Thursday 27 October 2016

Shares jump 6pc as China halts frantic market slide

Koh Gui Qing and Kazunori Takada

Published 10/07/2015 | 02:30

Russia's President Vladimir Putin (R) greets China's President Xi Jinping during a welcome ceremony in Ufa on July 9, 2015 at the start of the 7th BRICS summit
Russia's President Vladimir Putin (R) greets China's President Xi Jinping during a welcome ceremony in Ufa on July 9, 2015 at the start of the 7th BRICS summit

Beijing's increasingly frantic attempts to stem a stock market rout were finally rewarded as Chinese shares bounced around 6pc yesterday, but the costs of heavy-handed state intervention are likely to weigh on the market for a long time.

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The rebound came after China's securities regulator, in its most drastic step yet to arrest the slump, banned shareholders with large stakes in listed firms from selling. The banking regulator said separately it would allow lenders to roll over loans backed by stocks.

The CSI300 index of the largest listed companies in Shanghai and Shenzhen raced higher to close up 6.4pc, while the Shanghai Composite Index bounced 5.8pc for its biggest daily percentage gain in six years.

But China's malfunctioning stock markets remained semi-frozen, with the shares of around 1,500 listed companies worth around €2.5 trillion - roughly half the market - suspended, and many of those still trading propped up by state-directed buying.

"The authorities are capable of slowing the selling and extending market support," said Mark Konyn, chief executive officer at Cathay Conning Asset Management in Hong Kong.

"However, this high level of intervention comes at a significant cost. Such intervention locks up ownership of shares, reduces liquidity and creates an overhang that could plague the market for years."

More than 25pc has been knocked off the value of Chinese shares since mid-June, and for some global investors the fear that China's market turmoil will destabilise the financial system is now a bigger risk than the crisis in Greece.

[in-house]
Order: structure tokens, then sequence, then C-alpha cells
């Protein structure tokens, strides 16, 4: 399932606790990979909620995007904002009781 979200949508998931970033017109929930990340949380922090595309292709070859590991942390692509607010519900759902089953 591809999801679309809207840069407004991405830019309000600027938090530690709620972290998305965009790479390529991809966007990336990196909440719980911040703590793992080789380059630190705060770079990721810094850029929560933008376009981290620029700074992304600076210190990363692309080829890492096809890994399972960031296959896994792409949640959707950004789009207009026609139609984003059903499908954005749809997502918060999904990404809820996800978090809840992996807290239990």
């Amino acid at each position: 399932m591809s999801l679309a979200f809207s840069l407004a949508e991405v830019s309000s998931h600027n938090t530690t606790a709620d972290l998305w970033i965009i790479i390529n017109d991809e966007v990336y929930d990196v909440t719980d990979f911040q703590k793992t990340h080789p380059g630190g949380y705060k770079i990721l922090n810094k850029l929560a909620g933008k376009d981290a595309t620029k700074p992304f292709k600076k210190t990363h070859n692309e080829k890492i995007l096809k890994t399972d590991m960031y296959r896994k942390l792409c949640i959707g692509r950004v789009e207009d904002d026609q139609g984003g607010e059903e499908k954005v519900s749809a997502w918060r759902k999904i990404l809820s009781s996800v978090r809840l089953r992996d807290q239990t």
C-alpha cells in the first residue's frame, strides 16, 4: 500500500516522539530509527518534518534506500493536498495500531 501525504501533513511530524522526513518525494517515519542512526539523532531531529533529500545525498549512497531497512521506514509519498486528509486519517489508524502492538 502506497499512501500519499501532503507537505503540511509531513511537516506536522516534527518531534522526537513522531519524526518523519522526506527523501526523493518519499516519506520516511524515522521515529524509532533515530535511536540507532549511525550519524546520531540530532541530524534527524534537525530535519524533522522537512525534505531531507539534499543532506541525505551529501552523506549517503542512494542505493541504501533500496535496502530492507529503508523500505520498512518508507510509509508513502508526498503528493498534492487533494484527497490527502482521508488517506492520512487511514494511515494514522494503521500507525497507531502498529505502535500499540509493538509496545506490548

"We are inclined to believe that Beijing will escalate policy responses until they start working," said economists at Credit Suisse in a research note.

"If market conditions do not stabilize, we expect a statement of 'whatever it takes' from the Chinese government, given that social stability is at stake and financial systemic risks are evident."

The United States has voiced worries the stock market crash could get in the way of Beijing's economic reform agenda.

The plunge in China's stock markets, which had more than doubled in the year to mid-June, has created a major headache for President Xi Jinping and other leaders.


Beijing had made ceding a "decisive" role to the market a centrepiece of economic reforms, but responded to the crash with a battery of supports, including an interest rate cut, suspension of stock listings and by pumping out cash from the central bank to prop up shares.

The Global Times, an influential tabloid published by the Communist Party's official newspaper, invoked the "national team" in an editorial supporting efforts to turn the tide.

"While there are disaster victims everywhere in China's stock market, the other scene is that the 'national team' is truly taking action," the paper said.

Irish Independent

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